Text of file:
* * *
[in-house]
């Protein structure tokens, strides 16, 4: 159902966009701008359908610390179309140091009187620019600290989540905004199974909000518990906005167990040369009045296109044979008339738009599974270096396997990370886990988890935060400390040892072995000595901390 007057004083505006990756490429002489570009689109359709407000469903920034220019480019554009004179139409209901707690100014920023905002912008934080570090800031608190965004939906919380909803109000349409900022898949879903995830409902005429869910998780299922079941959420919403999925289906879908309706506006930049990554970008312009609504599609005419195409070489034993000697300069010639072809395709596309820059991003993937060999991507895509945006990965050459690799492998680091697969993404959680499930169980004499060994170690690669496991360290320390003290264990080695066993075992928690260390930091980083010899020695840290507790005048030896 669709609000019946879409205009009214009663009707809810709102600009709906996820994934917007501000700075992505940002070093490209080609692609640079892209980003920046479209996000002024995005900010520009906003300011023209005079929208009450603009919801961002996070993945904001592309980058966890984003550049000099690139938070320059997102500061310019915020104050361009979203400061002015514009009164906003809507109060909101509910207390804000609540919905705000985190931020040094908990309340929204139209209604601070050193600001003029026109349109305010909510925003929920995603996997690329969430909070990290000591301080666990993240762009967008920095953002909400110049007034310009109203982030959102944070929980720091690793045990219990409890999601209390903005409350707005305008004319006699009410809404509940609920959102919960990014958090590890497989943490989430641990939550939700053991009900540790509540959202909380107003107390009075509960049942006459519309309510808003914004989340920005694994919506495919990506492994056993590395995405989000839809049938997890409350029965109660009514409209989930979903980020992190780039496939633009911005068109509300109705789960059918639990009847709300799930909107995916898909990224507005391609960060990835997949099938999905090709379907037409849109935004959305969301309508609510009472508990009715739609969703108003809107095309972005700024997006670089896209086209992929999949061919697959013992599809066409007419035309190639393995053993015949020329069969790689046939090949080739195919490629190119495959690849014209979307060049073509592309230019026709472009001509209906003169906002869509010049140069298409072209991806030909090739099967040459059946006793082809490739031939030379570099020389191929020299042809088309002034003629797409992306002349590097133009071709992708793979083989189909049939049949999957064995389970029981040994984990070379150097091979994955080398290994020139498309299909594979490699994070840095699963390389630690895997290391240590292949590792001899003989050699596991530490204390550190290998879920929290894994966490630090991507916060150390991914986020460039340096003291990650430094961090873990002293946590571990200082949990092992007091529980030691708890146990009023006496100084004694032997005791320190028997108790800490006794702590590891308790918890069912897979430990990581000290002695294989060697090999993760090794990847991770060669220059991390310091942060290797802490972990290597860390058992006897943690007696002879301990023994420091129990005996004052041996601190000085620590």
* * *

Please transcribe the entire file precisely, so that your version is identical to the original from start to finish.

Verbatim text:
[in-house]
């Protein structure tokens, strides 16, 4: 159902966009701008359908610390179309140091009187620019600290989540905004199974909000518990906005167990040369009045296109044979008339738009599974270096396997990370886990988890935060400390040892072995000595901390 007057004083505006990756490429002489570009689109359709407000469903920034220019480019554009004179139409209901707690100014920023905002912008934080570090800031608190965004939906919380909803109000349409900022898949879903995830409902005429869910998780299922079941959420919403999925289906879908309706506006930049990554970008312009609504599609005419195409070489034993000697300069010639072809395709596309820059991003993937060999991507895509945006990965050459690799492998680091697969993404959680499930169980004499060994170690690669496991360290320390003290264990080695066993075992928690260390930091980083010899020695840290507790005048030896 669709609000019946879409205009009214009663009707809810709102600009709906996820994934917007501000700075992505940002070093490209080609692609640079892209980003920046479209996000002024995005900010520009906003300011023209005079929208009450603009919801961002996070993945904001592309980058966890984003550049000099690139938070320059997102500061310019915020104050361009979203400061002015514009009164906003809507109060909101509910207390804000609540919905705000985190931020040094908990309340929204139209209604601070050193600001003029026109349109305010909510925003929920995603996997690329969430909070990290000591301080666990993240762009967008920095953002909400110049007034310009109203982030959102944070929980720091690793045990219990409890999601209390903005409350707005305008004319006699009410809404509940609920959102919960990014958090590890497989943490989430641990939550939700053991009900540790509540959202909380107003107390009075509960049942006459519309309510808003914004989340920005694994919506495919990506492994056993590395995405989000839809049938997890409350029965109660009514409209989930979903980020992190780039496939633009911005068109509300109705789960059918639990009847709300799930909107995916898909990224507005391609960060990835997949099938999905090709379907037409849109935004959305969301309508609510009472508990009715739609969703108003809107095309972005700024997006670089896209086209992929999949061919697959013992599809066409007419035309190639393995053993015949020329069969790689046939090949080739195919490629190119495959690849014209979307060049073509592309230019026709472009001509209906003169906002869509010049140069298409072209991806030909090739099967040459059946006793082809490739031939030379570099020389191929020299042809088309002034003629797409992306002349590097133009071709992708793979083989189909049939049949999957064995389970029981040994984990070379150097091979994955080398290994020139498309299909594979490699994070840095699963390389630690895997290391240590292949590792001899003989050699596991530490204390550190290998879920929290894994966490630090991507916060150390991914986020460039340096003291990650430094961090873990002293946590571990200082949990092992007091529980030691708890146990009023006496100084004694032997005791320190028997108790800490006794702590590891308790918890069912897979430990990581000290002695294989060697090999993760090794990847991770060669220059991390310091942060290797802490972990290597860390058992006897943690007696002879301990023994420091129990005996004052041996601190000085620590």